There are many solutions for face recognition. Azure and AWS both provide cloud-based solutions that can be consumed. However, there are other options that don’t require a cloud provider. One of these is OpenCV. In this blog post, we will explore using OpenCV to do some basic face recognition.

The steps for pretty much all face recognition is going to be the same.

  1. Train the system using known faces
  2. Run the face algorithm on unknown faces and see how it performs

Luckily doing these steps with OpenCV is pretty simple. For step 1, we must train over a known set of images. To do this, we need two objects from OpenCV:


We will use the face_finder object to find faces in the image.


We will then add those faces to a faces array.


After we have our faces, we can train the face recognizer.


Once we have a trained recognizer, it is ready to recognize faces. Doing so is pretty simple. We use the face recognizer’s predict method to find the face.


The result from the face_recognizer is an integer. We can use this integer to link back to the person associated with this face.

The code to pull this off with OpenCV wasn’t very complicated. You end up with 150 lines of Python code that can recognize the faces of people. My code is pretty unsophisticated; it assumes there is a directory of photos. Each person that can be identified will have a sub-directory under the main directory. Each of those sub-directories is full of images associated with that person.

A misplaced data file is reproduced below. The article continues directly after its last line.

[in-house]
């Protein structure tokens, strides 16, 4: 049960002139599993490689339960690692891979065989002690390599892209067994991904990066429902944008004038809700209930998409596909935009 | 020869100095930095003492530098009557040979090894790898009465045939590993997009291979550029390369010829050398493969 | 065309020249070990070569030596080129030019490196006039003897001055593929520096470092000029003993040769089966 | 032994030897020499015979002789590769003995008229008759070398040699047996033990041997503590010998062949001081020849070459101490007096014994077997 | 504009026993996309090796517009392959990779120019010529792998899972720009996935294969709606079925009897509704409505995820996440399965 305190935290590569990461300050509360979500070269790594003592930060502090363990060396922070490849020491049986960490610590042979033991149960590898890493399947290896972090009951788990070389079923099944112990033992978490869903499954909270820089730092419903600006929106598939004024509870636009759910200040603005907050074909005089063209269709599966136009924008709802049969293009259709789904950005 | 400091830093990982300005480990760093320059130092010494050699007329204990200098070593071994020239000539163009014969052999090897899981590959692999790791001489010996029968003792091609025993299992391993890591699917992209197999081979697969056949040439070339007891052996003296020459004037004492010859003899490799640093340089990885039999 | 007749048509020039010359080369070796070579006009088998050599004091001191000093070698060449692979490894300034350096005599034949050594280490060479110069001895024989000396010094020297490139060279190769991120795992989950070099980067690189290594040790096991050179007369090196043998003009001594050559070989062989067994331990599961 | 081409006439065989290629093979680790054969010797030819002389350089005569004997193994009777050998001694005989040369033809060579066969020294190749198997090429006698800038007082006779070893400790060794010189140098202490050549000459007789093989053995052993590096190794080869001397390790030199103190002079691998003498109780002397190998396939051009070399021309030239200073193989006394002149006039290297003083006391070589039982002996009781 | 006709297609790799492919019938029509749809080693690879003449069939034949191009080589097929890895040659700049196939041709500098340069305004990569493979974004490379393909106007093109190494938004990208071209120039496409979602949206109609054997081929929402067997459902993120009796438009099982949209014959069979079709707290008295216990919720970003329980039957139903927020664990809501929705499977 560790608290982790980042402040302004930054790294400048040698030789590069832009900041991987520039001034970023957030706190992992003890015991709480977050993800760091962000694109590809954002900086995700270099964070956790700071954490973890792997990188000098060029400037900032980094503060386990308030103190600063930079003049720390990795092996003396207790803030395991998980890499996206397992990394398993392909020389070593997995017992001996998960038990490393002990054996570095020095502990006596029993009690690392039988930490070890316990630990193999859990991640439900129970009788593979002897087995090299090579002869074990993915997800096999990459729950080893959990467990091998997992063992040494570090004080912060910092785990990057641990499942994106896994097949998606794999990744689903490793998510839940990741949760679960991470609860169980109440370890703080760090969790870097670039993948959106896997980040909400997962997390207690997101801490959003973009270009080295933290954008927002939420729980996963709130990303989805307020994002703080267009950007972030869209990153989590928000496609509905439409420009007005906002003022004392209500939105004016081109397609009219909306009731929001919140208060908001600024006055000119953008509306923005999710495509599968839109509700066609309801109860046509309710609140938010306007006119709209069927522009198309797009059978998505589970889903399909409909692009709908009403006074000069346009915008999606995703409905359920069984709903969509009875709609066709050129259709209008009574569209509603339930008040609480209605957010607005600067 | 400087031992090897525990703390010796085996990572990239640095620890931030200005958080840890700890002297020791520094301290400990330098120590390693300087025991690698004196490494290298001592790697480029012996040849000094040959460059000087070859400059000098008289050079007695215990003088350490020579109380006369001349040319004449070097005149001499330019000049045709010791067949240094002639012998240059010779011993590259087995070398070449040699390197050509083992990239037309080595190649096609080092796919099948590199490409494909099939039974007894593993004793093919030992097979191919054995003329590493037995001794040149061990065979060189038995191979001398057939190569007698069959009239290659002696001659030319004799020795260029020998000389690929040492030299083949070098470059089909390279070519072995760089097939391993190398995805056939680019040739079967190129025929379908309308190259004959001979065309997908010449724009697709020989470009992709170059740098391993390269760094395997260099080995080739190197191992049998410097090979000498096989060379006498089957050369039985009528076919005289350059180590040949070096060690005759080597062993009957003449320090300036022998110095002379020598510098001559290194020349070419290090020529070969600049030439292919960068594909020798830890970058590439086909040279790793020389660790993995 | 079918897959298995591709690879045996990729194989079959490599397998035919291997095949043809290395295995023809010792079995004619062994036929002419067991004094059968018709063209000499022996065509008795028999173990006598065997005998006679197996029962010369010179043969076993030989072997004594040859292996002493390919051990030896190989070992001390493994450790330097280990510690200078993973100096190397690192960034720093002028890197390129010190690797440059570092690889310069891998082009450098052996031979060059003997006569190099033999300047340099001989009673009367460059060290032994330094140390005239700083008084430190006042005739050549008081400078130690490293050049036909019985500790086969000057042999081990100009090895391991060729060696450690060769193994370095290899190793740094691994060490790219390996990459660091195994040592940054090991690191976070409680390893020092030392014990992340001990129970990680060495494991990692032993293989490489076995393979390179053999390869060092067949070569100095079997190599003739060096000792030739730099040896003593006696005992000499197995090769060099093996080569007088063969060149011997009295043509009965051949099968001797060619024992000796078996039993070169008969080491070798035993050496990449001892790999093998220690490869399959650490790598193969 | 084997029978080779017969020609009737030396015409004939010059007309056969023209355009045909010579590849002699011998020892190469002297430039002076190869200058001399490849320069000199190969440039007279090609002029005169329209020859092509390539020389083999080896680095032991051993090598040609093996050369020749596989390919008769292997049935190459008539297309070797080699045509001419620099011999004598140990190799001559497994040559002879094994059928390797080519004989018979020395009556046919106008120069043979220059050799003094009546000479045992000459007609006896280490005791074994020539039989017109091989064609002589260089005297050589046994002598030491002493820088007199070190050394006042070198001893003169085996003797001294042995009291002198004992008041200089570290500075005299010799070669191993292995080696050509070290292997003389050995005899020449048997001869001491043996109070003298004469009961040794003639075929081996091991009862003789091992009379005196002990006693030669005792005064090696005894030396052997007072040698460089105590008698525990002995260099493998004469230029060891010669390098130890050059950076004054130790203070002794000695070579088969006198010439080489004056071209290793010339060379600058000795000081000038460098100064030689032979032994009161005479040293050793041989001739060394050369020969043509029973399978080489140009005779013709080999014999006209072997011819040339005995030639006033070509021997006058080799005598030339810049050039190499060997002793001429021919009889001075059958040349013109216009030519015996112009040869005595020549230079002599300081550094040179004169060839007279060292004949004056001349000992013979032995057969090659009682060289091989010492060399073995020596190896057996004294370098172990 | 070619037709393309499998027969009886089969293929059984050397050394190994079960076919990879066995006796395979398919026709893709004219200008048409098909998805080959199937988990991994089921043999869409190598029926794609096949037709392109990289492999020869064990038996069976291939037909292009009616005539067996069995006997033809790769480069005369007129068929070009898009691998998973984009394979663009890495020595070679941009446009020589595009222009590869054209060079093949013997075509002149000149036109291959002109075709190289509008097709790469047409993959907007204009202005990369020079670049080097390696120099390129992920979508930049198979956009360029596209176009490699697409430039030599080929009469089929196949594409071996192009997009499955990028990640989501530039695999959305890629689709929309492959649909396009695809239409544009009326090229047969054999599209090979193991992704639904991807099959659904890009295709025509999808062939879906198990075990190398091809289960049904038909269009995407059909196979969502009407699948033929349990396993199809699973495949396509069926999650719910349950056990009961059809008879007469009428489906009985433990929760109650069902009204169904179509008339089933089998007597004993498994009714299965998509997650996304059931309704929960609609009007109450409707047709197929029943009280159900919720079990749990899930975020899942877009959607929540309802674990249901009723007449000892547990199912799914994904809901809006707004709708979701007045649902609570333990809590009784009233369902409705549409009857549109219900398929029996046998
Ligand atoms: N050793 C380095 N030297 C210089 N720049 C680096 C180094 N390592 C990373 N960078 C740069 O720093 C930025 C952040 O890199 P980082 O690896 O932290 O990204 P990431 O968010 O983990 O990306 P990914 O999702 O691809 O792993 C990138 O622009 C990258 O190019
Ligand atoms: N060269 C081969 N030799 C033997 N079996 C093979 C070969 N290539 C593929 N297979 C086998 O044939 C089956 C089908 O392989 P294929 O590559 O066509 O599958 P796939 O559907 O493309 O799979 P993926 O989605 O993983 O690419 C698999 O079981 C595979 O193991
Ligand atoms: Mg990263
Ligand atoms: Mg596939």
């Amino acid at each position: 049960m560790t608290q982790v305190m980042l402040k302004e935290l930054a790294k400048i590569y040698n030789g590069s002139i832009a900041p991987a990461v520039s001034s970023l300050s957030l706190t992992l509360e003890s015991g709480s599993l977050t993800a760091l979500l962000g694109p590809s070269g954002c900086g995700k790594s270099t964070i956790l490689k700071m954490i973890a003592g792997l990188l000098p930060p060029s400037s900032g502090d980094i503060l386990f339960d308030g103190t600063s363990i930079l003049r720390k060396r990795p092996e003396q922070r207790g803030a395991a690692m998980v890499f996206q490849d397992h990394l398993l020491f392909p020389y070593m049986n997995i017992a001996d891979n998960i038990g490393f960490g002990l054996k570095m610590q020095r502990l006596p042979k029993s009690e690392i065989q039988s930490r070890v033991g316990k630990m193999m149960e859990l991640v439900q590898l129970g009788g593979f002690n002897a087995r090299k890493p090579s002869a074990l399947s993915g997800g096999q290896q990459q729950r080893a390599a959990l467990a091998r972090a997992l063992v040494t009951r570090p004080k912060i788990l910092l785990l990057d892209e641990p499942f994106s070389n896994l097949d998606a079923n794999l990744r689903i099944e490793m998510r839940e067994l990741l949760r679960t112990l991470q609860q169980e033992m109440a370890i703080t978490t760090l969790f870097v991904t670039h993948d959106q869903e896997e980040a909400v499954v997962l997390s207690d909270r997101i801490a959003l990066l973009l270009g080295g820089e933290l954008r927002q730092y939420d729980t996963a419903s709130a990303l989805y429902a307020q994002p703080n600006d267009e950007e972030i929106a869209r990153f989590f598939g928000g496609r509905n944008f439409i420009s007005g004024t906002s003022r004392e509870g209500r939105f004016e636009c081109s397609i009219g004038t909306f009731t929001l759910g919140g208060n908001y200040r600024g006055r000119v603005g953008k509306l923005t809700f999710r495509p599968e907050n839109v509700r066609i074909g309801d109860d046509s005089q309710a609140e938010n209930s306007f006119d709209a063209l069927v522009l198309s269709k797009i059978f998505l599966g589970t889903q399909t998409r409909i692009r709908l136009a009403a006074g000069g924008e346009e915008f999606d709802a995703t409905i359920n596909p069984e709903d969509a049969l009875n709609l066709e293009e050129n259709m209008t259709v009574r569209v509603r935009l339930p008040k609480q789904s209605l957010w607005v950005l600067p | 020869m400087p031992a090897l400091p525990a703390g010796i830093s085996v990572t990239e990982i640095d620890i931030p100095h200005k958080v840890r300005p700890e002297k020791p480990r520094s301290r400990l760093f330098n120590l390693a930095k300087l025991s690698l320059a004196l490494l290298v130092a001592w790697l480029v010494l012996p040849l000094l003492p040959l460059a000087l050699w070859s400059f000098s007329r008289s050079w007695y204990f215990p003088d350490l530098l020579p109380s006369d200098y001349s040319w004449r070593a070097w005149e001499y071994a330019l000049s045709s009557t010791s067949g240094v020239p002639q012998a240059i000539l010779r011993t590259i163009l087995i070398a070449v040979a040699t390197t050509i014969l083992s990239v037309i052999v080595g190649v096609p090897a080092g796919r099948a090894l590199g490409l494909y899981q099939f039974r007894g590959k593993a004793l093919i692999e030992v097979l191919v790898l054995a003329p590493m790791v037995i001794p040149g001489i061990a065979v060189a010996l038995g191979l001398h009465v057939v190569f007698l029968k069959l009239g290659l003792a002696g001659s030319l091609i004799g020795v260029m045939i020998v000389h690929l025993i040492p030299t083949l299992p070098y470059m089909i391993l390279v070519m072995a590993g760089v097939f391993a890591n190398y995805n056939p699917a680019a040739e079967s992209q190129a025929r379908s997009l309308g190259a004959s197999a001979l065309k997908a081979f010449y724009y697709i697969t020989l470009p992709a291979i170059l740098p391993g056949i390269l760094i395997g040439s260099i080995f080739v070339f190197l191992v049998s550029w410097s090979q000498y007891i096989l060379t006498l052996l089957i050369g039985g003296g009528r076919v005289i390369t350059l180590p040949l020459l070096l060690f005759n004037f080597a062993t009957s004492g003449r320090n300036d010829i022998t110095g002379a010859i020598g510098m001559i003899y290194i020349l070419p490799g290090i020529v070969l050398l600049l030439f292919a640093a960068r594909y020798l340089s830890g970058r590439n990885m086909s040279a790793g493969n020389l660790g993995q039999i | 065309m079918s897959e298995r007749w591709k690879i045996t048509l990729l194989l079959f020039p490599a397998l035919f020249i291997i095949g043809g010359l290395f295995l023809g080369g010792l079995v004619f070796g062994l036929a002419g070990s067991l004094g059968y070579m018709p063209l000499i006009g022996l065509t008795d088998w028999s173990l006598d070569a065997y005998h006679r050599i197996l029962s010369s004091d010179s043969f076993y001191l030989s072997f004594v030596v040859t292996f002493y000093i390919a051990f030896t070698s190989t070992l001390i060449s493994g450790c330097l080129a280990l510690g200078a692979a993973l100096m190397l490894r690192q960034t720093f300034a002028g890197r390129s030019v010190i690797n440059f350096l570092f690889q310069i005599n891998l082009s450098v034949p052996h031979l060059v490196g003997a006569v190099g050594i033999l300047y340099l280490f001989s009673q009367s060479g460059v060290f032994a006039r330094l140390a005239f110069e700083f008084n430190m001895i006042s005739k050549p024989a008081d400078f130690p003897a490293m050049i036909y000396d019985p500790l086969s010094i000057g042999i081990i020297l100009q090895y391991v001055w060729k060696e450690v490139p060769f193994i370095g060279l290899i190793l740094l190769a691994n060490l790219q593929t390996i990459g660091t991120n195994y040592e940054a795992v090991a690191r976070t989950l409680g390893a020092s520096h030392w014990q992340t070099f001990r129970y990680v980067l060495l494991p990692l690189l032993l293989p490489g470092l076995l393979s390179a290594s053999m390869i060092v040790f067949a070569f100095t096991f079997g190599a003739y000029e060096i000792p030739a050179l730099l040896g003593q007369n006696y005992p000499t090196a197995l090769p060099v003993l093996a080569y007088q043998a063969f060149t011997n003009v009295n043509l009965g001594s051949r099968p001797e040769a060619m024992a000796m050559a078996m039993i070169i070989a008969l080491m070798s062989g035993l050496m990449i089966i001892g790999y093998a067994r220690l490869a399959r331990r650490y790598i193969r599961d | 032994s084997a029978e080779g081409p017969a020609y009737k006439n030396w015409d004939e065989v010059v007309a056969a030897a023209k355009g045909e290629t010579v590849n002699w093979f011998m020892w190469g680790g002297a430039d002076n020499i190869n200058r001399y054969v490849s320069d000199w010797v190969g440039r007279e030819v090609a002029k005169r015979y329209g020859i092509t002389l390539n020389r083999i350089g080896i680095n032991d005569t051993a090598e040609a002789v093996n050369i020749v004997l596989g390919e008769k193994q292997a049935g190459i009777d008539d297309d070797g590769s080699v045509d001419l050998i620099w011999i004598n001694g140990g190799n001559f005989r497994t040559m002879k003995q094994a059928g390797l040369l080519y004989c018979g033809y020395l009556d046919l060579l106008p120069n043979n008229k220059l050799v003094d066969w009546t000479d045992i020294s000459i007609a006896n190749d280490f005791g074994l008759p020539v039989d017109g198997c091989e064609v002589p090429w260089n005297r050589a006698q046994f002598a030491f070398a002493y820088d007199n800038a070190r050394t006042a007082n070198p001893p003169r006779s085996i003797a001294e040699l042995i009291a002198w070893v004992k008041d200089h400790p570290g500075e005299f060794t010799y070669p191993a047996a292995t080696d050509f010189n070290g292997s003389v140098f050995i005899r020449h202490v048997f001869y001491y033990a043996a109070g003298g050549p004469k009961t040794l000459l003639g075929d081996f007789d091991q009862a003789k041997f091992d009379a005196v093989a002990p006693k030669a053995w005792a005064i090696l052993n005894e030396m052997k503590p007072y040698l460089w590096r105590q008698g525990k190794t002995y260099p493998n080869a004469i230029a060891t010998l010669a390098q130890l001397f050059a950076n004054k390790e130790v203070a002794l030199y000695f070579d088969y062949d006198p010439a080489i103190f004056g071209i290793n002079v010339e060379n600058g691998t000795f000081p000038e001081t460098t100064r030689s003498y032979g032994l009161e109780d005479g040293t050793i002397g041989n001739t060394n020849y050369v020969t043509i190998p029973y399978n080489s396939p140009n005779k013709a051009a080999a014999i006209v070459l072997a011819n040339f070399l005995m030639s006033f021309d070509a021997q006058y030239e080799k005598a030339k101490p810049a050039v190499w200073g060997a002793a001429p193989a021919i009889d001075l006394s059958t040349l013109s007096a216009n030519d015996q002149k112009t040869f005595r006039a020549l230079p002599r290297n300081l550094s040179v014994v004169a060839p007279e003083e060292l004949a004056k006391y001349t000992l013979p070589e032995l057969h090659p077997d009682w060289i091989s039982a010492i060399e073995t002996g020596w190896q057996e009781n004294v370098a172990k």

I set up a people directory with my family and tried to use the system to predict (guess) who was in the photos.

Now a few things affected this. First, my Mac’s camera is not great; it’s a mediocre 720p camera. Photos that came from my laptop were prone to be problematic. Second, a family is an interesting challenge because members often resemble one another. For example, my son and I usually got registered as the other. To compensate for this, I ran a lot of pictures through the system to help train it. With enough photos, the predictions seemed to stabilize towards the correct answer.

This OpenCV solution surprised me with what you can achieve with just a little bit of code. I have a solution that can recognize each member of my family with only 150 lines of code. That is pretty impressive.

But I did run into a few issues. First, off you have to run a good number of images through the training algorithm before it starts making good recommendations. Second, people of the same family tend to be identified as the same person. My son and I still sometimes confuse the algorithm. Third, I think my solution would work a lot better with a better webcam.



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